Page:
What is adoption?
When you adopt a child, you become the child’s legal parent and the child becomes a member of your family.
Your adopted child has the same rights as any biological child – for example, she gets to take on your surname and she has the right to inherit your property. The child’s biological parents and extended family give up all legal rights to and responsibilities for the child.
Adoption is a legal process, and it’s permanent.
The adoption process
There aren’t many adoptions in Australia – only around 300 each year.
If you decide to look into adoption in Australia, it’s important to be aware that the application process can be long and complicated. It involves police checks, medical checks, working with children checks and other things to assess your suitability. You also have to go to training and information sessions before adopting.
The process can differ across states and territories, so check state or territory government websites for more information.
The thing with adopted children is that they need to feel secure and loved just a bit more than other children. If they see any failure in your love towards them, they can take it and run with the idea ‘You don’t love me because I’m adopted’ or ‘I hate you and you’re not even my real mother’ … But our strategy was just to respond with love.
– Kathryn, mother of two children (one adopted)
Benefits of adoption
When you adopt a child, you give that child a permanent home and family, along with a sense of belonging, security and identity. Adoption leads to better developmental outcomes and emotional wellbeing for children, compared with the outcomes of children in temporary care arrangements.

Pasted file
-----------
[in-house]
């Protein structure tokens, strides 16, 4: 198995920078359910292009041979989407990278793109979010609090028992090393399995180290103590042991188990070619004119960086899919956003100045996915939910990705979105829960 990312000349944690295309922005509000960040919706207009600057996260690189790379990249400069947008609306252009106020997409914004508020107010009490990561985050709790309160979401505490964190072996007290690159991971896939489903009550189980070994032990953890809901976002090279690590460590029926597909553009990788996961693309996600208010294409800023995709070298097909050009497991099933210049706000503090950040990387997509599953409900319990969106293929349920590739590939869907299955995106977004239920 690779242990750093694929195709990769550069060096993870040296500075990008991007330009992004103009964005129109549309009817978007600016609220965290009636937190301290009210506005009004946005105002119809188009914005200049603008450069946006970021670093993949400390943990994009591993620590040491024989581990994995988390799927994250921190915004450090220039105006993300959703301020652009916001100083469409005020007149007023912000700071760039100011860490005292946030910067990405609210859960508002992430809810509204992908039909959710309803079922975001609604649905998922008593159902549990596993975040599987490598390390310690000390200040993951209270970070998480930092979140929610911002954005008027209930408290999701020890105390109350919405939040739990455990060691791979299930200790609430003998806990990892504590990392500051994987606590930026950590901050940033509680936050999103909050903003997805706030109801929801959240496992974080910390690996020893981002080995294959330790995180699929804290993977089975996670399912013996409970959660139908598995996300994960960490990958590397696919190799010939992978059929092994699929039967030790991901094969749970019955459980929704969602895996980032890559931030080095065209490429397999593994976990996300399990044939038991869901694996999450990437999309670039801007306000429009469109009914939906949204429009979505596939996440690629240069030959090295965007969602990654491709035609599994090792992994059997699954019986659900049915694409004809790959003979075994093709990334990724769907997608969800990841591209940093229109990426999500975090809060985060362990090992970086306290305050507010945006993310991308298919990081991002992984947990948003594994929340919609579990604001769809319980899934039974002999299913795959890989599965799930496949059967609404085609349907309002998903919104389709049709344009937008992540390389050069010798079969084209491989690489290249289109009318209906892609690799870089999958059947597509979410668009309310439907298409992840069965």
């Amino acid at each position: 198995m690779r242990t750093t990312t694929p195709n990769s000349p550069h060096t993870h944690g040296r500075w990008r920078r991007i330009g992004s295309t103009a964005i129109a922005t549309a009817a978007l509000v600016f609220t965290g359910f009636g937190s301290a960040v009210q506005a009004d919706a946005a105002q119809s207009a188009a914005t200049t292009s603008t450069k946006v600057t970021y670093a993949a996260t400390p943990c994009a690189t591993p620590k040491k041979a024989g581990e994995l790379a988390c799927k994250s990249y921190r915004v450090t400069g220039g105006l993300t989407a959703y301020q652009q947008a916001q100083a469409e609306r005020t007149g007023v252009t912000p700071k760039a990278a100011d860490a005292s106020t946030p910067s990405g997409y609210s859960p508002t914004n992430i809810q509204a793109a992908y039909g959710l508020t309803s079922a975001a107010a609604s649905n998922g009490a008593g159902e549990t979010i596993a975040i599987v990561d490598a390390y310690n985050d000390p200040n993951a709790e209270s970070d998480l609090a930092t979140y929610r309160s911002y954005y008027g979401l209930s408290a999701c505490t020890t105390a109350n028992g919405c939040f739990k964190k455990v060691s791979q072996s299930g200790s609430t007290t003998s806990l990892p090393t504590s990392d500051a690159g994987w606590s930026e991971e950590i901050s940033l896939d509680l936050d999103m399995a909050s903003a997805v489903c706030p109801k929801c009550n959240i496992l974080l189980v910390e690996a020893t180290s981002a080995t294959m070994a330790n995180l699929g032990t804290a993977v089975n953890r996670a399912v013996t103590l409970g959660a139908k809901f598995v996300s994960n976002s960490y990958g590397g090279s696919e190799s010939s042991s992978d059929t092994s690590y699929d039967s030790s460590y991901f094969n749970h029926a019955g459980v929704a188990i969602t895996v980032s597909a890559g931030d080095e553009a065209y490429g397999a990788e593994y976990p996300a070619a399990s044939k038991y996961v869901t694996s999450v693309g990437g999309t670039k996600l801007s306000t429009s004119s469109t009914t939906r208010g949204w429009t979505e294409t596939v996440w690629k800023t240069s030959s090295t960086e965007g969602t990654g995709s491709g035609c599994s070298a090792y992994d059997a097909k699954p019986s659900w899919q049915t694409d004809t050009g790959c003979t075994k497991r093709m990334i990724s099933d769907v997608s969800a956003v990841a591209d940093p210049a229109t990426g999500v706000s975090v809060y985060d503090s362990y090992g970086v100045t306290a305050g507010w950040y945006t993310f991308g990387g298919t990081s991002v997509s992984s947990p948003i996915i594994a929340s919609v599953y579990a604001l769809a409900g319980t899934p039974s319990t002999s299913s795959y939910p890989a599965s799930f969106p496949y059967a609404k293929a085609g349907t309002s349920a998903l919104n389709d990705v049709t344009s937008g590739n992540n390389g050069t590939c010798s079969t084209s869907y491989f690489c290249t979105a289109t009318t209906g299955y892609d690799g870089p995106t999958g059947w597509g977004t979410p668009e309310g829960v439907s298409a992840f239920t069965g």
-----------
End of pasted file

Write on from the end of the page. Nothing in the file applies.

Adopting a child also has benefits for you and your family. If you haven’t been able to have biological children, adoption gives you the chance to love, care for and raise a child as part of your family.
Talking about adoption with your child
It’s a good idea to tell your child about his adoption as early as you can. This way, it won’t be a surprise to your child when he gets older, and he’ll have a strong sense of identity and understanding about who he is from a young age.
If your child was adopted from overseas, it can help a lot for your family to get involved in your child’s culture. If you live in a big city, look for cultural organisations from your child’s birth country. You might like to visit your child’s birth country when your child is old enough to appreciate it. It can also help to link up with other parents who’ve adopted children from that country so your child has a support network throughout her life.
Building a relationship with your adopted child
Good family relationships help all children feel secure and loved – it doesn’t matter whether children are adopted or biological. You can build good relationships in your family in the same way as all parents do – by spending quality time with each other, communicating in positive ways, working as a ‘family team’ and showing your appreciation of each other.